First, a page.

Using Bluefish

Bluefish is a code editor for web designers and programmers based on GTK. It is best known as an HTML editor, but it supports many programming and markup languages.

INSTALLATION
Follow the instructions for your operating system on the Bluefish project’s download and installation page. Linux users may also use their distribution’s package management system.

One of the strengths of Bluefish is its ability to call external programs, and out of the box Bluefish comes pre-configured with several such commands. To use them, you naturally need to have those external programs installed. Everyone’s needs are different; I install Tidy.

CONFIGURATION
Bluefish is highly configurable, and everyone has his favorite setup. In Edit – Preferences, I prefer the following non-default settings:

  • Editor settings: I set font to Liberation Mono 9. Use spaces to indent, not tabs.
  • Initial document settings: Word wrap by default. Tab width 2.
  • HTML: Lowercase HTML tags. Format according to accessibility guidelines.
  • Files: Default character set UTF-8. Do not create backup file on save.
  • External commands: TODO: Document sending a file to Internet Explorer running in Crossover.
  • External filters: Set up dos2unix and pretty printing.
  • Plugins: Enable info browser.

In View, disable snippets menu.

In Document – Character Encoding, remove any charsets that I won’t use.

TIPS AND TRICKS
IBM864 charset bug
bluefish-2.0.0-2mdv2010.1 would misidentify many files as being encoded in IBM864. I don’t use this encoding, so I eliminated it from Bluefish’s configuration. Close bluefish and open ~/.bluefish/session-2.0 in another text editor. Find and delete the line encodings: Arabic:IBM864:1:. On my installation, this was line 168. Save the file and reopen Bluefish. This diminishes the problem significantly but does not completely resolve it: I continued to observe occasional errors in distinguishing UTF-8 vs. ISO-8859-1. My workaround was to convert all my legacy ISO-8859-1 files to UTF-8.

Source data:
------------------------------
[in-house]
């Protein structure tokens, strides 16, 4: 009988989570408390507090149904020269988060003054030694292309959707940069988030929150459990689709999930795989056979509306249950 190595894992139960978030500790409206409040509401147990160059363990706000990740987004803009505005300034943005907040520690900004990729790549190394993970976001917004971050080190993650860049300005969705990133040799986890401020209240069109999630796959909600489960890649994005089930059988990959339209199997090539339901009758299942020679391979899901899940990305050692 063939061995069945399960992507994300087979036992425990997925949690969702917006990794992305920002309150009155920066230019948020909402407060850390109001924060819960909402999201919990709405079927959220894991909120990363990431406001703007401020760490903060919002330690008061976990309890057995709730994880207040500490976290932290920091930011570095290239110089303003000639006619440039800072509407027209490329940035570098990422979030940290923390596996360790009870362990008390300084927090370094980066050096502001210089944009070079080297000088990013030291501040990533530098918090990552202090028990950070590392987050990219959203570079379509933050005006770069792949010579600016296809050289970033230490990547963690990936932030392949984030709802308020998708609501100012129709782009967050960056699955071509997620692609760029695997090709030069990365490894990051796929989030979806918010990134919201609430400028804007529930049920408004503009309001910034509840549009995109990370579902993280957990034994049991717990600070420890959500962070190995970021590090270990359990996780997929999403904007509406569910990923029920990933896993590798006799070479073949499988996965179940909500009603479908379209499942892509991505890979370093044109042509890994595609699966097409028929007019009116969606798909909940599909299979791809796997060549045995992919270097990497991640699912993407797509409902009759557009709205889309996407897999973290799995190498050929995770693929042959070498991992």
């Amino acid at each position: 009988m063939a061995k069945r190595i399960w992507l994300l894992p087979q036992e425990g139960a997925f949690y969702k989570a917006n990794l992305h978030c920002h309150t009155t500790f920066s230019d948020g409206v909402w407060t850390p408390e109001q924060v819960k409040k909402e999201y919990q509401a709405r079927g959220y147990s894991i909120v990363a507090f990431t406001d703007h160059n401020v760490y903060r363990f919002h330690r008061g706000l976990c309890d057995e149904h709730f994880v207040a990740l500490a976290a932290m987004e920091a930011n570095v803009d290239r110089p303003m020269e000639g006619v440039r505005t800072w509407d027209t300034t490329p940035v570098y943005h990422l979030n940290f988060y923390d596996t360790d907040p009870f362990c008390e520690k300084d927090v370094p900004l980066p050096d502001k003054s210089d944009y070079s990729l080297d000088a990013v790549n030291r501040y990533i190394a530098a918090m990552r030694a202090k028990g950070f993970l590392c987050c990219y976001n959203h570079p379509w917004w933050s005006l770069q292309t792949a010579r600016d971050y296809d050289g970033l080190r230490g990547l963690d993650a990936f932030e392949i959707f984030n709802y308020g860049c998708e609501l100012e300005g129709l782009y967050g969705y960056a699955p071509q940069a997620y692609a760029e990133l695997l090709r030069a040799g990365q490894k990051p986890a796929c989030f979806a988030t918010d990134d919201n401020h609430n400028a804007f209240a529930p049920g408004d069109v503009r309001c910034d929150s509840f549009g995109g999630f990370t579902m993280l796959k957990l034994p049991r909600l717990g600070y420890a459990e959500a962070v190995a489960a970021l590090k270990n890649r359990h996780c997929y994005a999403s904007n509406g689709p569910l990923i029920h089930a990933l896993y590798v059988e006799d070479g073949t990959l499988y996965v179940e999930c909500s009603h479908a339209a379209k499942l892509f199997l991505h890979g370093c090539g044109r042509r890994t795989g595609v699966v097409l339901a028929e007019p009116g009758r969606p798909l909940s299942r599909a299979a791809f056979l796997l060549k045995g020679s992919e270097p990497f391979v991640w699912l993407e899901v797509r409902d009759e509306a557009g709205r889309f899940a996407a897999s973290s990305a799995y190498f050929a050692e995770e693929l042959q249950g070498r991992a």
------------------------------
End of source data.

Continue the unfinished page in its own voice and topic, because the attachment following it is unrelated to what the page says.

Only that particular build of Bluefish gave me this problem.

If you need to detect a file’s charset, use file -i filename from the command line.

Disappearing files bug
This is not a problem I’ve seen lately, but back in the day this workaround helped.

Migrating from 1.x to 2.x
The format of project files (which have the extension .bfproject) has changed. In version 1 project files, the list of files appeared in reverse order relative to their display in Bluefish. In version 2 project files, this was changed to have them appear in the same order they are to display in Bluefish. The result is that if the order of the files is important to you, then you will have to open the project file in another text editor (close Bluefish first) and manually reorder the files.

Fixing undecoded UTF-8 errors in Perl
Bluefish can fix undecoded UTF-8 errors in Perl output.

REFERENCES
Bluefish project site. If consulting the manual, be sure to use the one for version 2 and not the easier to find but obsolete one for version 1. Alternately, see the wiki.

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About Warren Post

So far: Customer support guy, jungle guide, IT consultant, beach bum, entrepreneur, teacher, diplomat, over-enthusiastic cyclist. Tomorrow: who knows?
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3 Responses to Using Bluefish

  1. Pingback: Printing from Bluefish | Warren's tech notes

  2. Pingback: Software I commonly install and remove | A maze of twisty little passages

  3. Pingback: Pretty printing files with Tidy within Bluefish | A maze of twisty little passages

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